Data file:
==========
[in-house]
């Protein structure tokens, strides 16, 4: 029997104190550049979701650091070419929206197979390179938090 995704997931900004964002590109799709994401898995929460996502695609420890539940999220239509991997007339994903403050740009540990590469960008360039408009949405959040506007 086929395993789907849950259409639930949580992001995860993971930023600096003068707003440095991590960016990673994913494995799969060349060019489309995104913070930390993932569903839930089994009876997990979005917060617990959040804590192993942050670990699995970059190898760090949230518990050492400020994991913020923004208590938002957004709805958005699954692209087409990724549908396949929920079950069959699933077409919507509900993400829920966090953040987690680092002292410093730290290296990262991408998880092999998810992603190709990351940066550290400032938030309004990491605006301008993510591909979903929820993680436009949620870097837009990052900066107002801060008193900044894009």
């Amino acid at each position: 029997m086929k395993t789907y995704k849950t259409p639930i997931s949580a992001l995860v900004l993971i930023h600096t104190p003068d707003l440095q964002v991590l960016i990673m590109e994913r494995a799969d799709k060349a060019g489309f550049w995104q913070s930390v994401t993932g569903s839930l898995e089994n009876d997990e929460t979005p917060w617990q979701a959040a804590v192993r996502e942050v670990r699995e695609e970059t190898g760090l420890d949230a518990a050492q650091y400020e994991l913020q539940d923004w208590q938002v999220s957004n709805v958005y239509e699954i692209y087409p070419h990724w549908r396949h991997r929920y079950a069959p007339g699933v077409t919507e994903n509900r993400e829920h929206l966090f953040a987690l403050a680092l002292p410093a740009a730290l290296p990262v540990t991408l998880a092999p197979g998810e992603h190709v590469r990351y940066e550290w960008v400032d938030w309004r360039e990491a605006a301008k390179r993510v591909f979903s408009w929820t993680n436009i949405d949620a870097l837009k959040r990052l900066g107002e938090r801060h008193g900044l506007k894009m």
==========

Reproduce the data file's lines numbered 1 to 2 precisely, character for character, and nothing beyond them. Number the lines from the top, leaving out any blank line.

[in-house]
């Protein structure tokens, strides 16, 4: 029997104190550049979701650091070419929206197979390179938090 995704997931900004964002590109799709994401898995929460996502695609420890539940999220239509991997007339994903403050740009540990590469960008360039408009949405959040506007 086929395993789907849950259409639930949580992001995860993971930023600096003068707003440095991590960016990673994913494995799969060349060019489309995104913070930390993932569903839930089994009876997990979005917060617990959040804590192993942050670990699995970059190898760090949230518990050492400020994991913020923004208590938002957004709805958005699954692209087409990724549908396949929920079950069959699933077409919507509900993400829920966090953040987690680092002292410093730290290296990262991408998880092999998810992603190709990351940066550290400032938030309004990491605006301008993510591909979903929820993680436009949620870097837009990052900066107002801060008193900044894009």